University of Washington

Chris Petersen won’t confirm report of one-game suspension for Marcus Peters

Marcus Peters stood on the Washington Huskies’ sideline and fumed, still incredulous after being pulled from Saturday’s 59-52 victory over Eastern Washington because of an unsportsmanlike conduct penalty that prolonged an EWU drive.

He tossed his helmet to the ground. He removed his gloves and threw those, too.

It appears now as if the star cornerback won’t need those implements this week against Illinois, as The Seattle Times cited sources saying Monday that coach Chris Petersen has suspended Peters for Saturday’s game.

Asked during his Monday press conference about such discipline, Petersen briefly alluded to Saturday’s incident but declined to address Peters’ playing status.

“I told you after the game we’ve got to conduct ourselves the right way,” Petersen said. “We have discipline things, we keep those in-house and go from there.”

He was even more critical during his postgame interview.

Here’s Petersen on Saturday afternoon: “I’m not into stupid penalties. And it’s really easy for me; it’s not even an issue whether a guy is going to play or not. You don’t play how we want you to play? You’re not playing. It’s not even a decision for me. It’s easy.”

Peters, a fourth-year junior, is Washington’s best defensive back and a potential early pick in the 2015 NFL draft. If he doesn’t play against Illinois, the Huskies would be left with a defensive backfield void of players who started more than one game last season, which is a difficult situation to navigate for a unit that allowed EWU quarterback Vernon Adams to throw for 476 yards and seven touchdowns last week. Fifth-year senior Travell Dixon replaced Peters at cornerback, and freshmen Sidney Jones, Darren Gardenhire and Jermaine Kelly, a redshirt, all saw time at corner, too.

Peters spent Saturday afternoon jawing with EWU’s receivers, and after the Huskies secured a sack on a third-down play with a little more than six minutes remaining in the third quarter, forcing a fourth-and-long, Peters was penalized for getting in the face of an Eastern receiver.

Instead of punting, the Eagles were given a first down, and they scored a touchdown eight plays later. Peters did not return to the game, and he appeared animated on the sideline after being pulled.

Asked if any discipline stemming from the incident would be a result of the penalty or the tantrum afterward, Petersen replied: “I’m not addressing any of that right now. We’ll talk about that down the road.”

In broader terms, Petersen discussed the impact of benching a star player in an effort to teach a larger lesson, saying, “I think it helps the team. You might take a step back and think it really helps to do things the right way.”

In general, Petersen said, implementing his own process at a new program has provided unfamiliar frustration.

“It couldn’t be more different. It couldn’t be more night and day,” Petersen said. “I just shake my head at certain things, going, ‘Are you kidding me?’ But that’s why I came here, for a new challenge, a new opportunity. It’s amazing how much you do take for granted ... just the things we’ve talked about: how we travel, even our protocol in the locker is confused a little bit. It’s just like, ‘How do we not get this?’ And all those little things add up in getting these guys in a groove — let alone playing football.”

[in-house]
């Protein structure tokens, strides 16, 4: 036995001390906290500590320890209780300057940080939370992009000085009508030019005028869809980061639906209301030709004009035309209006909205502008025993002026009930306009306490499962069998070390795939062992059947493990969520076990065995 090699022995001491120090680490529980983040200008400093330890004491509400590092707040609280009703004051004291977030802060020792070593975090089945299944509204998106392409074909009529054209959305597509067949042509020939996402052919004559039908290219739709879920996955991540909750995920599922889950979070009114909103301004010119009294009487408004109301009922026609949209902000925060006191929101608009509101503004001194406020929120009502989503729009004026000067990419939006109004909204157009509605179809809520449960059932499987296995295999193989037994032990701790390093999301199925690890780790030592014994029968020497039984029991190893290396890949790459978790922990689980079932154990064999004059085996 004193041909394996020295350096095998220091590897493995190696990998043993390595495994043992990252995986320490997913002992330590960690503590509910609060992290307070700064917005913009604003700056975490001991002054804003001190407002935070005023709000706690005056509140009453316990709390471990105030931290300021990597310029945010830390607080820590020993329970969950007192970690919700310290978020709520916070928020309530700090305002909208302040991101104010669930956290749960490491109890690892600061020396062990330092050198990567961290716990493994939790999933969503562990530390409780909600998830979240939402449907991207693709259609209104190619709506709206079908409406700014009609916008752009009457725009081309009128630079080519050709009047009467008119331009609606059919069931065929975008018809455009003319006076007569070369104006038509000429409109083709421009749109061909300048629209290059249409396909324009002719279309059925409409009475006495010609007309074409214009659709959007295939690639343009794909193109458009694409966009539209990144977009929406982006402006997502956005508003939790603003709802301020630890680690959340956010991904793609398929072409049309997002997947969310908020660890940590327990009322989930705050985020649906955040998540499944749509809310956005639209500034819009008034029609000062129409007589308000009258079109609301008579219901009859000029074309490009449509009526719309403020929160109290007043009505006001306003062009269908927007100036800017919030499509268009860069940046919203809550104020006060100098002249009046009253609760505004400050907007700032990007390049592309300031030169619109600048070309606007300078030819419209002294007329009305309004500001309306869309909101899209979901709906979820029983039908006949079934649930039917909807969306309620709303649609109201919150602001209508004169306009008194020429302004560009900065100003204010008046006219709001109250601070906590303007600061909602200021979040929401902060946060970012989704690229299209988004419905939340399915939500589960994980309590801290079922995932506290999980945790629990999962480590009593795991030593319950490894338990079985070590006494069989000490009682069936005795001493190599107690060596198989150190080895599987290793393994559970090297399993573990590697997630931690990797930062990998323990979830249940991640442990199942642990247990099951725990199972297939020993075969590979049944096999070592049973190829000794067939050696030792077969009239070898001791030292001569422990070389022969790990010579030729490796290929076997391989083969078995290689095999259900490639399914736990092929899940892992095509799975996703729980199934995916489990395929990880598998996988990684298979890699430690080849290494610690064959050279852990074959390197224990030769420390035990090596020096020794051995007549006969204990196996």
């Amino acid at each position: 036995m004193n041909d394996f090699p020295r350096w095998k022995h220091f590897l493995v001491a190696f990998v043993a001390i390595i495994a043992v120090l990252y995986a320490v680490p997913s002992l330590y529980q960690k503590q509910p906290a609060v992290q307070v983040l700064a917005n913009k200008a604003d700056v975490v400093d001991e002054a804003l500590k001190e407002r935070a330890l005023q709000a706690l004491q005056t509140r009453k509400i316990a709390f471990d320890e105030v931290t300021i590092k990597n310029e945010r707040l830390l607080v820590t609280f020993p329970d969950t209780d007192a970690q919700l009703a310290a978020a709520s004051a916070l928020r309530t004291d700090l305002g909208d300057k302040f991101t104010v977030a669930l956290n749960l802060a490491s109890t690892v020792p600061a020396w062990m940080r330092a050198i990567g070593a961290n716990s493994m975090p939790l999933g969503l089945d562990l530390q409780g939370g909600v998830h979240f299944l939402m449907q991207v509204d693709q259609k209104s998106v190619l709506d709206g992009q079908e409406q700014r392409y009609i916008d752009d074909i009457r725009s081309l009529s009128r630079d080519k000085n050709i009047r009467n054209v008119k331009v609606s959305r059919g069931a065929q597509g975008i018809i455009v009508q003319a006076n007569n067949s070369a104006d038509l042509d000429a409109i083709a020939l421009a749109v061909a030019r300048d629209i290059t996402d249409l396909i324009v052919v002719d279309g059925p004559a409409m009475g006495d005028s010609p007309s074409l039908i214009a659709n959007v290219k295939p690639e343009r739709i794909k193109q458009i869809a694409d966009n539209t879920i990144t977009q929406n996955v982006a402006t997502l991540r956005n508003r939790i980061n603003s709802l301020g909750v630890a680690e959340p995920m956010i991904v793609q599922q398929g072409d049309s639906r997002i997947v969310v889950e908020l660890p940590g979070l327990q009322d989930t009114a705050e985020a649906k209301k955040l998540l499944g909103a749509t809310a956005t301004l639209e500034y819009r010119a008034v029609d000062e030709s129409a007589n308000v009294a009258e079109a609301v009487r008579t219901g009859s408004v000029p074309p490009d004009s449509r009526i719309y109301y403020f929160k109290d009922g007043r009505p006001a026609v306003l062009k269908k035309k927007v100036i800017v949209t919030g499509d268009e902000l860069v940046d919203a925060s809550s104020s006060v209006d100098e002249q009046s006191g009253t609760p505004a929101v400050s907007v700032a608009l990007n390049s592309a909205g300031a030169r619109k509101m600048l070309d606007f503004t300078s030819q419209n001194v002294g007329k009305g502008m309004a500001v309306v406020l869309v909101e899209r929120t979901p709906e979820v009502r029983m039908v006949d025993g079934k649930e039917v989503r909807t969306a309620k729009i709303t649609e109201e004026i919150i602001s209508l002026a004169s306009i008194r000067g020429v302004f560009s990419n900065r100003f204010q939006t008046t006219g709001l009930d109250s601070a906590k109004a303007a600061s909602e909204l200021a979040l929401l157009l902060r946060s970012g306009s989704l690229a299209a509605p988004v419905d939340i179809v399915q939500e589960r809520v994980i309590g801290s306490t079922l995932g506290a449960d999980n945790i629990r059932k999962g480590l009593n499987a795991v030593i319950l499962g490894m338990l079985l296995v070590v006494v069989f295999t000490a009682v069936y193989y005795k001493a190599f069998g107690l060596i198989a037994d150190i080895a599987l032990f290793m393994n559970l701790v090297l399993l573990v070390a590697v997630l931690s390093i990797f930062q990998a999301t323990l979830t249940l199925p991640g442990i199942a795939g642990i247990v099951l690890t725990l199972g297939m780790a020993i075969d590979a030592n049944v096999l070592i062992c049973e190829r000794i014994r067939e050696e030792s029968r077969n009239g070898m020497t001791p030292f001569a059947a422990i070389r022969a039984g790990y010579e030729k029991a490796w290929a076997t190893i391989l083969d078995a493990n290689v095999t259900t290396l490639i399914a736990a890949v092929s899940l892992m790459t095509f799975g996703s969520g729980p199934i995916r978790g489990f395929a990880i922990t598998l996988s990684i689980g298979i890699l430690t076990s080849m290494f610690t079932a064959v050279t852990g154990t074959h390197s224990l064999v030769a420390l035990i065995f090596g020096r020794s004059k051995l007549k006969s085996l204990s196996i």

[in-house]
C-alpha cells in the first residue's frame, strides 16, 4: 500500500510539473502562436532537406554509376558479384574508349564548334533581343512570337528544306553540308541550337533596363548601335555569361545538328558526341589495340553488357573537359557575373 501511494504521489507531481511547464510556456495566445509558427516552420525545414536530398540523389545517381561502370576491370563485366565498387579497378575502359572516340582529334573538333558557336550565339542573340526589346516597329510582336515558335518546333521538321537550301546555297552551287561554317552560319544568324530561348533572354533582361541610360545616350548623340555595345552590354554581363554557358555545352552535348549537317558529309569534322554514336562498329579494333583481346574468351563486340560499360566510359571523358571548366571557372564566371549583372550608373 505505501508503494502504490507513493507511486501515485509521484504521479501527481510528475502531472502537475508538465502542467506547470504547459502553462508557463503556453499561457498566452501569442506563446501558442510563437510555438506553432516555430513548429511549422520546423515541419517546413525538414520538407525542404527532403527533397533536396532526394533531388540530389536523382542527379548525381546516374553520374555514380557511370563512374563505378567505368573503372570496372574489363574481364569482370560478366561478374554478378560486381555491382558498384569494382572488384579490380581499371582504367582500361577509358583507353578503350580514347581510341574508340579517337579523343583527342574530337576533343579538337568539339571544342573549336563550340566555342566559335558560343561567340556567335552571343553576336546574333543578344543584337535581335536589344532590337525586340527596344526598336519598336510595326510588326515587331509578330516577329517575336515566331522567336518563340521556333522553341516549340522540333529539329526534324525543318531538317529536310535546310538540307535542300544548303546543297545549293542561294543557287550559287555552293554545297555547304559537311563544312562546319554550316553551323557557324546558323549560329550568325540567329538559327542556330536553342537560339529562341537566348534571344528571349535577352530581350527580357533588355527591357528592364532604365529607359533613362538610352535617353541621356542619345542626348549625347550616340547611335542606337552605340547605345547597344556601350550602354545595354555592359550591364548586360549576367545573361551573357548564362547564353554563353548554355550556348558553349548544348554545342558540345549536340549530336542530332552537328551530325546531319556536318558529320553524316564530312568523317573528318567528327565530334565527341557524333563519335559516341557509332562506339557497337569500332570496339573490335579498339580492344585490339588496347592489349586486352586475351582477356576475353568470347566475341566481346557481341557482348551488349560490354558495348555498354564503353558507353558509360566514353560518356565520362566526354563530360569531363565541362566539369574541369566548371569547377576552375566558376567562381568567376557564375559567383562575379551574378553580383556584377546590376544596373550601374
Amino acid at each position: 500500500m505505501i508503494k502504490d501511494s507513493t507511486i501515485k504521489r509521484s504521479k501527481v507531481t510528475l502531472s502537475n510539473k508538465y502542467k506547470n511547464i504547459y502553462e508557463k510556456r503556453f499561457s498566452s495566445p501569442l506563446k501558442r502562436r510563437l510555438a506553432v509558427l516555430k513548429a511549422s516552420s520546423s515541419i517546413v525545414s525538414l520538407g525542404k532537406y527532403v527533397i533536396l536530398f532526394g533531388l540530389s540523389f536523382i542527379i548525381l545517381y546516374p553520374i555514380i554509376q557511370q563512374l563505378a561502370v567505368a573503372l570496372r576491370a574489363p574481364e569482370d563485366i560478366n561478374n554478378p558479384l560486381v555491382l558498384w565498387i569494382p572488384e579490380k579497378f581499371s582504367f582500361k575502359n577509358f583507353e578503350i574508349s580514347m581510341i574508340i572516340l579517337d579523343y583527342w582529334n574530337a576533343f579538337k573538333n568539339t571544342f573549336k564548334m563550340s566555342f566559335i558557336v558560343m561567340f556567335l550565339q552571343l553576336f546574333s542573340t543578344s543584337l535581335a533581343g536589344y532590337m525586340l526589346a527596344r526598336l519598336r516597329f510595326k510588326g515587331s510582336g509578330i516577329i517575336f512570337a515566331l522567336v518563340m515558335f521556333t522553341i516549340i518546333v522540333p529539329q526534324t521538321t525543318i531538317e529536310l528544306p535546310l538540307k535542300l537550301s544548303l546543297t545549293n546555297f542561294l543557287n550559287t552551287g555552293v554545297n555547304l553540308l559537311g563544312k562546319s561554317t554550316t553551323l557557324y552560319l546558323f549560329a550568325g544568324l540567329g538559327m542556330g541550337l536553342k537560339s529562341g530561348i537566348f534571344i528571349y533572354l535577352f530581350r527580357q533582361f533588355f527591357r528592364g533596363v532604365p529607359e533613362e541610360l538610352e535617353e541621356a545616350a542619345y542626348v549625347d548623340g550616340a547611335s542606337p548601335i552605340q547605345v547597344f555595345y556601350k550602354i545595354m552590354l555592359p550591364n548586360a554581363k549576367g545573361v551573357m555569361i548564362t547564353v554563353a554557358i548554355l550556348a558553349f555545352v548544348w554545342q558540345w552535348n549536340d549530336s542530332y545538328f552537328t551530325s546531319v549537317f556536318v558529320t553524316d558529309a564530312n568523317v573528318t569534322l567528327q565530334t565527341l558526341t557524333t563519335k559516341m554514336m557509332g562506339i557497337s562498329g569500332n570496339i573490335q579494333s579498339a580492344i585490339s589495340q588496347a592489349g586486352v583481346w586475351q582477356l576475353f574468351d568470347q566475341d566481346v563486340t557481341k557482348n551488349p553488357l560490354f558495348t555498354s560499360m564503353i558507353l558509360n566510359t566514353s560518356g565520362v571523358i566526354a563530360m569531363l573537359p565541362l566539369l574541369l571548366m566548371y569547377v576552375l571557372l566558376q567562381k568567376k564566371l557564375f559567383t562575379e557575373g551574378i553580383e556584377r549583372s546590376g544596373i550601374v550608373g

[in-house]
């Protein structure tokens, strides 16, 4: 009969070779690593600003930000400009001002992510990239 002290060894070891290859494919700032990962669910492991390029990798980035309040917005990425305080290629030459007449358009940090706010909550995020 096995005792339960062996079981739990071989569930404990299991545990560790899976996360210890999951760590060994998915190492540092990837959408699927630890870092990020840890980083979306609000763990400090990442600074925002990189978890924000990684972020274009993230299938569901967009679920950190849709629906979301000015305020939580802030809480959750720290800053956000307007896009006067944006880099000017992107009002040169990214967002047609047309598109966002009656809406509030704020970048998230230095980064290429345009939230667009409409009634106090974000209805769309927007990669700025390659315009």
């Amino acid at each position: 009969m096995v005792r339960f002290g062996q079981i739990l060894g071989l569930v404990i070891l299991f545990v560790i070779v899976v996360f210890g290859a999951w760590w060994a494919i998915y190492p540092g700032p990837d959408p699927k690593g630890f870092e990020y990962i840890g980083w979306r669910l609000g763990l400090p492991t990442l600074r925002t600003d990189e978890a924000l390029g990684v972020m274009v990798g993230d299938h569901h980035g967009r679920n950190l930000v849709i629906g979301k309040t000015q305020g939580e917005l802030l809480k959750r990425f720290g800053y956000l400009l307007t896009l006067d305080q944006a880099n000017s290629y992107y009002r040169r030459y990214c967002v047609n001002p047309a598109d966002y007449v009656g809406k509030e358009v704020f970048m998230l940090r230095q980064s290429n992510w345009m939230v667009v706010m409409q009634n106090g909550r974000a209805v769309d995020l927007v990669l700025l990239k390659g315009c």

Junior receiver Jaydon Mickens, one of four Huskies players made available to the media during Monday’s press luncheon, said there’s only one way to interpret the message sent by Petersen’s benching of Peters: There’s nobody bigger than the team.

“Leave all egos at the door when you come in here,” he said. “There’s no star players here. It doesn’t matter. Me, John Ross, and then those guys on defense, Brandon Beaver, we all understand that and come to practice with that same mentality.

“Like today, Monday, we had some guys that played a lot of plays, but they still wanted to get in there and get some reps, even though this is the get-your-body-back type of day. And that’s what we need on this team. Marcus will be right. He’ll get back right. It was just the competitive nature in him at the time. He’ll be fine.”

Peters also served a one-quarter suspension during last season’s Fight Hunger Bowl because of an academic issue.


Washington’s Sept. 20 game against Georgia State at Husky Stadium will kick off at 3 p.m. and air on the Pac-12 Network. … Petersen said he isn’t sure how often linebacker Shaq Thompson will be used at running back after his three-carry, 65-yard performance Saturday that featured a 57-yard touchdown run. “We need him to play really good on defense first and foremost, and we’ve got him on some special-teams things,” Petersen said. “We’re going to keep monitoring that as the season goes on. He’s productive as all get-out, for sure.” … Fourth-year junior tight end Joshua Perkins is “week to week” with an undisclosed injury, Petersen said, adding that he might be able to play against Illinois. Darrell Daniels and Michael Hartvigson are listed atop the depth chart at that position. … Freshman receiver Dante Pettis is now listed atop the depth chart at punt returner, ahead of Mickens. “I think Dante is going to be good back there, and I want to keep developing him there and make sure he’s doing something important,” Petersen said. “I think he can be a really good receiver, and we have to get him some more reps at that position, too, during the game.”